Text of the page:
I refuse to buy into that. The world of business is all about influencing people to buy products you either want, didn’t know you wanted, or even buy crap that you don’t want (admit it because we have all done it). While people can’t be controlled, they can be influenced and educators should be strong influencers.


I have seen the above comic many times and the majority of the people that look at this see it as a criticism of the parents and how they are failing their children. I don’t look at it that way. I have never met a parent that doesn’t care deeply for the success of their child. My focus as an educator remains on the student and what I see is how the student is becoming more and more absolved of responsibility. Technology is replacing the student’s necessary struggle to critically think as well as replacing the parent’s struggle with learning to be effective. I see parents that are frustrated because they don’t have the skills to teach their child how to do their work or how to manage their emotions effectively.

I have heard many educators say “It isn’t my job to teach kids manners and respect. That’s the parent's job.”

This quote is a heaping pile of garbage. We teach students every day from when they are little to wait before speaking, to stand in line, to act respectfully to others, and to be responsible. Schools are factories of social conformity. If we can admit that then as teachers it can be empowering to take our teaching to the next level.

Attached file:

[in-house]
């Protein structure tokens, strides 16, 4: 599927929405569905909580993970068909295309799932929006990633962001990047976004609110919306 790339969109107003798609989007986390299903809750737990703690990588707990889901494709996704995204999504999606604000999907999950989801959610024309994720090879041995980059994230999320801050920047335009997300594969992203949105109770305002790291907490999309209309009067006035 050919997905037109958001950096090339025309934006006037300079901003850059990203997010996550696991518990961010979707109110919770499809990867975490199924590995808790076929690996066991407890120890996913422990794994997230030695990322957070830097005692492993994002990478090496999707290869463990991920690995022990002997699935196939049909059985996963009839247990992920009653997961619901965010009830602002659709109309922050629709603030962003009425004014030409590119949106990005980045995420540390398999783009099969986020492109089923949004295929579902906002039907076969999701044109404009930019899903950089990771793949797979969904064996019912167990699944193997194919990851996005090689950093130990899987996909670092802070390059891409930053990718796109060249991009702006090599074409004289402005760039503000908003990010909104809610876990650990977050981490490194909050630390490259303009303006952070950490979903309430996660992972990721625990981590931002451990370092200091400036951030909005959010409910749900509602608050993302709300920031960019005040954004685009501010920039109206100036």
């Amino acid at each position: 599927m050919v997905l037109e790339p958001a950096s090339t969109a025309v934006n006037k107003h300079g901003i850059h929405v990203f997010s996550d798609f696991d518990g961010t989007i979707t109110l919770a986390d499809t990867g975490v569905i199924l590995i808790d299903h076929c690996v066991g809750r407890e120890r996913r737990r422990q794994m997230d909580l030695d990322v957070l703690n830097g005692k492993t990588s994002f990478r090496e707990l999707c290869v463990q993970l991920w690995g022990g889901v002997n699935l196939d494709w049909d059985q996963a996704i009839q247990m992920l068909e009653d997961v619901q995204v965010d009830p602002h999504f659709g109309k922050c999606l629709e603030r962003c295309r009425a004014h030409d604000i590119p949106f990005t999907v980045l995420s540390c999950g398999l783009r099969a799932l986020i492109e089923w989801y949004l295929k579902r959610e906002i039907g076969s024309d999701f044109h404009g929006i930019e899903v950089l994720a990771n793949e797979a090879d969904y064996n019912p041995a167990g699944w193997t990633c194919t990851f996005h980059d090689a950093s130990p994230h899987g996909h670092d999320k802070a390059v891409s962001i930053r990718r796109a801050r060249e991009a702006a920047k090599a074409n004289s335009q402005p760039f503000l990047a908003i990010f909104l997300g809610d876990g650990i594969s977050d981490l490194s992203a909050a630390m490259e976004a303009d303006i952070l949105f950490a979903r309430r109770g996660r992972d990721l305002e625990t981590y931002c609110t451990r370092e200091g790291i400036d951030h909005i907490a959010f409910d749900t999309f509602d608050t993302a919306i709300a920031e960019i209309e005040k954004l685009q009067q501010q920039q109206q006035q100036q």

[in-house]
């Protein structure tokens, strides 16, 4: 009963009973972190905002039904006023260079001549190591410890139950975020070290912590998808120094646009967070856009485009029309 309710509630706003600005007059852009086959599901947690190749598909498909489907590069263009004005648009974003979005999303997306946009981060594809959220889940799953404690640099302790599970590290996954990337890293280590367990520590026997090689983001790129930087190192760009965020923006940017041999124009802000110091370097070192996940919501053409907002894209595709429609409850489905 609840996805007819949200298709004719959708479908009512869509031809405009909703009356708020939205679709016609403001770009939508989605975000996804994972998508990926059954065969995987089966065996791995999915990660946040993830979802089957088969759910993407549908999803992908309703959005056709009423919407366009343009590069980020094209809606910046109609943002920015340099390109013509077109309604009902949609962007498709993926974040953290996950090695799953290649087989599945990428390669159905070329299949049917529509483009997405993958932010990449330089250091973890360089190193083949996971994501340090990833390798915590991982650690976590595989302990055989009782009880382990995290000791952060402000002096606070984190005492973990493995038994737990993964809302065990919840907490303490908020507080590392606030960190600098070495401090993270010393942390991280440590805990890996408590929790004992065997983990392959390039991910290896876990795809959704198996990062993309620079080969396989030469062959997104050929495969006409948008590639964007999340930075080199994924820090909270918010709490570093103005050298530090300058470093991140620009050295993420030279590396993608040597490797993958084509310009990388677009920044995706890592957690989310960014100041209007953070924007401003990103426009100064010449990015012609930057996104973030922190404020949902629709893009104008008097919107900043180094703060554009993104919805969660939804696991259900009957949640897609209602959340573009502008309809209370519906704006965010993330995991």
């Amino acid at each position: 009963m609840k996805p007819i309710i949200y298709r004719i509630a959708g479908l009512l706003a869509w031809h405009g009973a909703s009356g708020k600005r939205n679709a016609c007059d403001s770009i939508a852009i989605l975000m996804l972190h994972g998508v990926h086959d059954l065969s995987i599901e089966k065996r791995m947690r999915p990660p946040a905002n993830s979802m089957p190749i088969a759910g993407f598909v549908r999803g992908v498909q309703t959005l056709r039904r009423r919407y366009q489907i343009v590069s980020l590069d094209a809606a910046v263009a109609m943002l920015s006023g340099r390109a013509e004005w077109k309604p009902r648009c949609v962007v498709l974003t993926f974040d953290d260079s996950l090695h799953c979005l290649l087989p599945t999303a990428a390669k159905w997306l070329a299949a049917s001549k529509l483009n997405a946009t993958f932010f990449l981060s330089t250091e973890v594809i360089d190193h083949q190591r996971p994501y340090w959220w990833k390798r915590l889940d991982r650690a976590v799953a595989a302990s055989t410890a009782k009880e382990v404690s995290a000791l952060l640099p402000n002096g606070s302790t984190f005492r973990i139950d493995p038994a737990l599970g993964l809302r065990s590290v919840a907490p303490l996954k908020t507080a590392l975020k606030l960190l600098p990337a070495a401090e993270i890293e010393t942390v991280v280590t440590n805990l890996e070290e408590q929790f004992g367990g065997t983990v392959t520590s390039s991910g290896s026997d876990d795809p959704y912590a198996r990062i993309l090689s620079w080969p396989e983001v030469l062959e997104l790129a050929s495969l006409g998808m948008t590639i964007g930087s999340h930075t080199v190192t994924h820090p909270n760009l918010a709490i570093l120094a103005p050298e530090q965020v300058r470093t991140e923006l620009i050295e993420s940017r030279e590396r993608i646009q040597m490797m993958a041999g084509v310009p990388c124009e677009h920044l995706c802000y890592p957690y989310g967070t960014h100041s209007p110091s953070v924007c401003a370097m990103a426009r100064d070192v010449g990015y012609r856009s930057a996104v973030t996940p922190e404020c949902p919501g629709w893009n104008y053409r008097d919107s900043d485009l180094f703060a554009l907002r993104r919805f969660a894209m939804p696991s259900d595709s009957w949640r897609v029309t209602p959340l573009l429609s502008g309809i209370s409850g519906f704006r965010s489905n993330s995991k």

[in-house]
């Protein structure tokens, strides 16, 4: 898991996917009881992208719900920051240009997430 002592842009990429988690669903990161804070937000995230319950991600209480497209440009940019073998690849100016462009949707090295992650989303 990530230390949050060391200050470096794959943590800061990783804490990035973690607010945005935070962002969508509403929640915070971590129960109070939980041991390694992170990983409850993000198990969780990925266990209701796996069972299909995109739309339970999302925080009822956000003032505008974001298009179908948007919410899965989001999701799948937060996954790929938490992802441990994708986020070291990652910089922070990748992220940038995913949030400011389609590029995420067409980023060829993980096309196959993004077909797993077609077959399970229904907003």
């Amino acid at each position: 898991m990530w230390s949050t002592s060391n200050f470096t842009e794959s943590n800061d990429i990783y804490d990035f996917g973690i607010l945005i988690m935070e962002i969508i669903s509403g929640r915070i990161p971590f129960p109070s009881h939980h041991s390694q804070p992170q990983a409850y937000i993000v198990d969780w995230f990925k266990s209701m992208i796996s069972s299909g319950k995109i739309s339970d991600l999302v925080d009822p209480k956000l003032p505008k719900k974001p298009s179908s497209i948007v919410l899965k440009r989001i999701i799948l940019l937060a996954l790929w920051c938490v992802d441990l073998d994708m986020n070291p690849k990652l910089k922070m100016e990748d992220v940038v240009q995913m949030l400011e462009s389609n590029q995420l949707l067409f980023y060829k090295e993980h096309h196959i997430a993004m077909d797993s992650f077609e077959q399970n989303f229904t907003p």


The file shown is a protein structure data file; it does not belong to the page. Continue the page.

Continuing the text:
In the classroom teachers spend all of their time teaching the information of math, science, English, and other subjects but little to no time on enhancing the human experience. Every once in a while as an English teacher I have the opportunity to teach a moral lesson with a text or we can look at a great leader in history, but it is a bonus; not the focus. A student can know how to do the Pythagorean theorem, the scientific method, and make a perfect thesis statement all the while having no clue how to manage their emotions and communicate effectively with friends and family.

The time has come for teachers to realize their influencing power and for schools to accept this power as part of the curriculum. For myself, I have been implementing strategies into the classroom that include growth mindset, grit, and positive psychology. I have seen firsthand how including these in the curriculum has made students more resourceful, more confident, and greater owners of their own education. The best part about these techniques that I have used is that they take little to no time away from the traditional curriculum and in class teaching time.